San Cristóbal Island
Its Spanish (and official Ecuadorian) name "San Cristóbal" comes from the patron saint of seafarers, St. Christopher. English speakers increasingly use that name in preference to the traditional English name of Chatham Island, derived from William Pitt, 1st Earl of Chatham.
San Cristóbal has an area of 558 km2 (215 sq mi) and its highest point rises to 730 metres (2,400 ft). The capital of the archipelago, Puerto Baquerizo Moreno, lies at the south-western tip of the island. Two airlines fly directly to San Cristóbal Airport from Guayaquil, Ecuador; flights from Quito stop for passengers in Guayaquil.
This island hosts frigate birds, Galapagos sea lions, Galápagos tortoises, blue and red footed boobies, tropical birds, marine iguanas, dolphins, swallow-tailed seagulls. Its vegetation includes Calandrinia galapagosa, Lecocarpus darwinii, trees such as Lignum vitae, Matazarna. In the waters nearby are sharks, rays, and lobsters.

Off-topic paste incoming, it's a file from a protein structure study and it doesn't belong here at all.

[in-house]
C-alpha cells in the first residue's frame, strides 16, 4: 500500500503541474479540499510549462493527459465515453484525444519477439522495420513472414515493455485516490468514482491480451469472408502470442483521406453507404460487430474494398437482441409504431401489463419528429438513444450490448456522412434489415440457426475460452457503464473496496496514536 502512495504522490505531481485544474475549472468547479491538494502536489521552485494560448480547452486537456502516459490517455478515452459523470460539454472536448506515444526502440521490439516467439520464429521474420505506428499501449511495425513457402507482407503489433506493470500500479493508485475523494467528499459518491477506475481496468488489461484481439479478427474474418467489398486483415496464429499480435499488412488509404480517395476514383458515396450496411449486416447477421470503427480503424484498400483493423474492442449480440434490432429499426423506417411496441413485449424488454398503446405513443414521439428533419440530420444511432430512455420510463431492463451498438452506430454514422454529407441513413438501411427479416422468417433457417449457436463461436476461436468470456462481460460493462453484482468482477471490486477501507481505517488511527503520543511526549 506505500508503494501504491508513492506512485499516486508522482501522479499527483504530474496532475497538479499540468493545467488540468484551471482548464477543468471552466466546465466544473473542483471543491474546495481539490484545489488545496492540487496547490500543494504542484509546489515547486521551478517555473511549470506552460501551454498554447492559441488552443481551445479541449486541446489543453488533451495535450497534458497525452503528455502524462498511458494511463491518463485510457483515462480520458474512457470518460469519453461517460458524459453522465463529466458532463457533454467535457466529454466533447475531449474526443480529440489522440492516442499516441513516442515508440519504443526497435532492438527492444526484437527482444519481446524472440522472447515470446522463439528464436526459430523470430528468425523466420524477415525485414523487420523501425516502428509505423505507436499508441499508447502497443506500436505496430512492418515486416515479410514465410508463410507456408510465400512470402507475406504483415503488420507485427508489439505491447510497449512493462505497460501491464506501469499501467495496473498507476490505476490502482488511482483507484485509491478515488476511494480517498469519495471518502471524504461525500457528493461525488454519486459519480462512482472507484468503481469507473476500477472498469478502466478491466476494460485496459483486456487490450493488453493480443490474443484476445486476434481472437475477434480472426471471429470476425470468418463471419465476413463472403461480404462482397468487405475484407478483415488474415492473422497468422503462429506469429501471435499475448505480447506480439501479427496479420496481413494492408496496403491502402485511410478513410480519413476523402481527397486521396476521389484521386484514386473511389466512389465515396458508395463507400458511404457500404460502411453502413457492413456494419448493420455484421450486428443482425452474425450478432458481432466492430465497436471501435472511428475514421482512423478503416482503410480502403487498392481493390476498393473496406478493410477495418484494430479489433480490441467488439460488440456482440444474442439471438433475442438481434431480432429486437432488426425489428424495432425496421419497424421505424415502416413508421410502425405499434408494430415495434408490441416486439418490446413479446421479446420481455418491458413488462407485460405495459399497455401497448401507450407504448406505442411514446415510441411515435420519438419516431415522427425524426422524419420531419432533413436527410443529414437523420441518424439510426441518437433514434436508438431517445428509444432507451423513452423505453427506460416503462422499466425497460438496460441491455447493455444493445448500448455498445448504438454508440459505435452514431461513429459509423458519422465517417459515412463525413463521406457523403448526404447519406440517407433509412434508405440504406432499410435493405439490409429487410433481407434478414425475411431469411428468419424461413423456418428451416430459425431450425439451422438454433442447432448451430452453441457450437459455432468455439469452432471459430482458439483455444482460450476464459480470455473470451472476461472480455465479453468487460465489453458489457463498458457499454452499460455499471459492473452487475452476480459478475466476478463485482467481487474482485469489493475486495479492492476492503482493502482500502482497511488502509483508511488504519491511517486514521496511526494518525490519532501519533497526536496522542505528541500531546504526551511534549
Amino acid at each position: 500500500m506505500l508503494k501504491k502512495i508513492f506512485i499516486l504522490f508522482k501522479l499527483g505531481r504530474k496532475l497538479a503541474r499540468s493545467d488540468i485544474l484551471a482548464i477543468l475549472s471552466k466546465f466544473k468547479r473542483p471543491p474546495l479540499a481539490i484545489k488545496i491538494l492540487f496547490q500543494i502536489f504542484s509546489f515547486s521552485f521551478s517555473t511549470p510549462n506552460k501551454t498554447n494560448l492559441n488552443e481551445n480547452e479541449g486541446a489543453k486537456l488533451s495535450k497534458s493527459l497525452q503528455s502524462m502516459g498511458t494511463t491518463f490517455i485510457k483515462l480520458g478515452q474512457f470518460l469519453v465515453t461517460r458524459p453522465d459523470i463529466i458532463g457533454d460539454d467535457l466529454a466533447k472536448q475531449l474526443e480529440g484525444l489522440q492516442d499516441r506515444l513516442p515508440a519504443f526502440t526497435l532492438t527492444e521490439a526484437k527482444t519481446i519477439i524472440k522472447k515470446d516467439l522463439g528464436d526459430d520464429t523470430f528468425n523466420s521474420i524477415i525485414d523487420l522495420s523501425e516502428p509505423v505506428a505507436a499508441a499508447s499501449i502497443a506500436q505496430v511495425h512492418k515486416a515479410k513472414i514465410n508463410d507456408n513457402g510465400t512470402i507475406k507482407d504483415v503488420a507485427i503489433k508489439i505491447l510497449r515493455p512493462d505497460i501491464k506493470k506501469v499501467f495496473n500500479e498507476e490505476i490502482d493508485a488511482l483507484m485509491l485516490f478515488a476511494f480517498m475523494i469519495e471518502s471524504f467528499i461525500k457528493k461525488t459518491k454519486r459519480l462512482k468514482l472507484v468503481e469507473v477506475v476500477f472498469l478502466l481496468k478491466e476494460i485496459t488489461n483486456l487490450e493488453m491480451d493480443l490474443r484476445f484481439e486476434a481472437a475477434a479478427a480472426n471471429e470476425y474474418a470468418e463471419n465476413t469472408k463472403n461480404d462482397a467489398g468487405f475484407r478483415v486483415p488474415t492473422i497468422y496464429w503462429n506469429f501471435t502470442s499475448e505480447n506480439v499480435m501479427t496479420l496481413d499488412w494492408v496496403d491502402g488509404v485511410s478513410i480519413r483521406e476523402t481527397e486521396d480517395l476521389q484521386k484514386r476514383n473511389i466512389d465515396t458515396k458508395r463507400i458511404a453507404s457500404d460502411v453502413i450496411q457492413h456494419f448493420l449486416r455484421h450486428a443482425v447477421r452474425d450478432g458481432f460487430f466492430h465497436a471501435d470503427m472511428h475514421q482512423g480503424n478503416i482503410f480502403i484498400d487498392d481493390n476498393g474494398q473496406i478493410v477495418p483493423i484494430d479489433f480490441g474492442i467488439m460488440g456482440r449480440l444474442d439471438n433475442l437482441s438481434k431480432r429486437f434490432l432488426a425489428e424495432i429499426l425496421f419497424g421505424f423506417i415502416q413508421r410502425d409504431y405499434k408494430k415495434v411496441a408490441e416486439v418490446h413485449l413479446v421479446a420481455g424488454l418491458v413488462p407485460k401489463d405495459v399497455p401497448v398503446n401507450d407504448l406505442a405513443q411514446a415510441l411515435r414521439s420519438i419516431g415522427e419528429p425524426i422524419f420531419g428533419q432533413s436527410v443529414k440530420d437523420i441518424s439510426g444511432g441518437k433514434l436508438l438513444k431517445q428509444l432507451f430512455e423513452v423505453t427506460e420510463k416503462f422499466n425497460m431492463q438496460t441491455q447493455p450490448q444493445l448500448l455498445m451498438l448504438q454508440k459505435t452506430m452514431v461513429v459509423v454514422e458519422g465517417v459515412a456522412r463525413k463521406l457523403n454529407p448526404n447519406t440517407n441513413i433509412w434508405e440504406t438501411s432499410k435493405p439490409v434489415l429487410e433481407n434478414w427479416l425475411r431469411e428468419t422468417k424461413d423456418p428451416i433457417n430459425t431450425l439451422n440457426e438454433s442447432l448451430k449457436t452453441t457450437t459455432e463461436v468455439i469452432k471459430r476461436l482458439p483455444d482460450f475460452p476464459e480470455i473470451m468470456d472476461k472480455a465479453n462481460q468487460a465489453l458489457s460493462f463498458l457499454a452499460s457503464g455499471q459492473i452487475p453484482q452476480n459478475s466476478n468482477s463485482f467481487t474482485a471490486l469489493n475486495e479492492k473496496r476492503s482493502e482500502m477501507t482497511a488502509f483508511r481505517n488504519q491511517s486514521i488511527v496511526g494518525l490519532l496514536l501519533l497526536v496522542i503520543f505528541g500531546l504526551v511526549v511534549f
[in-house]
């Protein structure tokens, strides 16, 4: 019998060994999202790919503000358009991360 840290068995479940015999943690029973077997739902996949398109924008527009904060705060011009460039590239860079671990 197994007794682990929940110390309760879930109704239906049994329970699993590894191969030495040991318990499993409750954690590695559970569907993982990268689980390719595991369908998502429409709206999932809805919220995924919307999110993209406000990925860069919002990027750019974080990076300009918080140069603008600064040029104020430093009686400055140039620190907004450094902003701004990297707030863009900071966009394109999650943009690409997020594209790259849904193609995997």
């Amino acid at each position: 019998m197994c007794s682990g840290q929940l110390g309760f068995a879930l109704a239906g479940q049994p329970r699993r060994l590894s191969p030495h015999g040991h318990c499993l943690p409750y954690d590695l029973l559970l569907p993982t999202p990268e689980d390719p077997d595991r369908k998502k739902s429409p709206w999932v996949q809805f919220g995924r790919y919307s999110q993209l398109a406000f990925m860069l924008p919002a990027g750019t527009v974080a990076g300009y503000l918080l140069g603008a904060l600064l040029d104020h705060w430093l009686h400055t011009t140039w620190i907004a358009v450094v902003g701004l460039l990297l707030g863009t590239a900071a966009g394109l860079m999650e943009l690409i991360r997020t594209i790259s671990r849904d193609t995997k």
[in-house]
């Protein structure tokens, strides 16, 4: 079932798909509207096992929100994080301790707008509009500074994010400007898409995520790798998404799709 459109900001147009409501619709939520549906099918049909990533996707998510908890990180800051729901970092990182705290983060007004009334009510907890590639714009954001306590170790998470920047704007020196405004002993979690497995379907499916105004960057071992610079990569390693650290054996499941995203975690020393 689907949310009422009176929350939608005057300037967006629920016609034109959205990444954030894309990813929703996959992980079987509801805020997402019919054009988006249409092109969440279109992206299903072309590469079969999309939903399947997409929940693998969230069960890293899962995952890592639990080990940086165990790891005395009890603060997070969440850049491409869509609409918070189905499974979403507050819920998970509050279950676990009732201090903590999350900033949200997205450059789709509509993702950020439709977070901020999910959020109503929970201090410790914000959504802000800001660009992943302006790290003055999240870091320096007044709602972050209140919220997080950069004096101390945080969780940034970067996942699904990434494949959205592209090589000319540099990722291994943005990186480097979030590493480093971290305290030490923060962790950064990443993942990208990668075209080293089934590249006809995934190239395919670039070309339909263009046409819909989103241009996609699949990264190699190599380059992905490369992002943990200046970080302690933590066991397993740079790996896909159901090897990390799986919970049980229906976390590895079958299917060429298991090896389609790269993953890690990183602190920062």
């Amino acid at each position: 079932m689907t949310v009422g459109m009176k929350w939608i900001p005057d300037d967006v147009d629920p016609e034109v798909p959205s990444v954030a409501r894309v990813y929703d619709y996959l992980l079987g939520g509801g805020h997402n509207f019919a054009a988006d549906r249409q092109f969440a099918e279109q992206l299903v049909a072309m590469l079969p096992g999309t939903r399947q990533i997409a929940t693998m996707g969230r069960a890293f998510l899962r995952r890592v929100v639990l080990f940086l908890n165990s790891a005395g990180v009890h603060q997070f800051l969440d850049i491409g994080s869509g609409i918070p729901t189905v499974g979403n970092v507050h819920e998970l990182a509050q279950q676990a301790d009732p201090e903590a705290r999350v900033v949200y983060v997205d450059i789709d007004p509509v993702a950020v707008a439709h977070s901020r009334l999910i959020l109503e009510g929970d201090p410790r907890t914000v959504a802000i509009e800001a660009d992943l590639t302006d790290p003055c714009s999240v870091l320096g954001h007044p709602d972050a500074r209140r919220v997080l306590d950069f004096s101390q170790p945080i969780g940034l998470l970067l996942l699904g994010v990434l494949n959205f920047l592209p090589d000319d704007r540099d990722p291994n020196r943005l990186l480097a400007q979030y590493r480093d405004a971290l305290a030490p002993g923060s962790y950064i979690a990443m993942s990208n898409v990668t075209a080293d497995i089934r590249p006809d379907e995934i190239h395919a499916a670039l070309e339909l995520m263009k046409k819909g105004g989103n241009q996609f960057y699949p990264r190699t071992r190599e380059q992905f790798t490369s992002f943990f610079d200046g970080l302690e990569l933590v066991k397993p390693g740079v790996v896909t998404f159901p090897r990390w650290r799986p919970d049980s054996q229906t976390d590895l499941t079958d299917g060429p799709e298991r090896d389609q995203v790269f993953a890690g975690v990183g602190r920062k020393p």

The largest fresh water lake in the archipelago, Laguna El Junco, is located in a crater in the highlands of San Cristóbal, in the southern half of the island. The lake harbors a large population of birdlife, but reaching the lake requires a short uphill walk. Nearby, La Galapaguera is a breeding station and sanctuary for giant tortoises.
Island tourism sites nearer the town of Puerto Baquerizo Moreno include the Cerro Tijeretas, a nesting colony for Frigate birds and a statue of Charles Darwin, marking the original site where he first disembarked in the Galápagos Islands during the voyage of the Beagle, on 16 September 1835. La Loberia, a colony of sea lions, lies about ten minutes by bus from the town.
Local boat tours also take visitors to two popular nearby dive sites. "Kicker Rock" (the Spanish name is "León Dormido") represents the remains of a lava cone, now split in two. "Isla Lobos" (sea lion island) is also a nesting site for blue-footed boobies.
- Historical Ecology in the Galapagos Islands: I. A Holocene Pollen Record from El Junco Lake, Isla San Cristoba, by Paul A. Colinvaux, Eileen K. Schofield. The Journal of Ecology, Vol. 64, No. 3 (Nov., 1976), pp. 989–1012, doi:10.2307/2258820.
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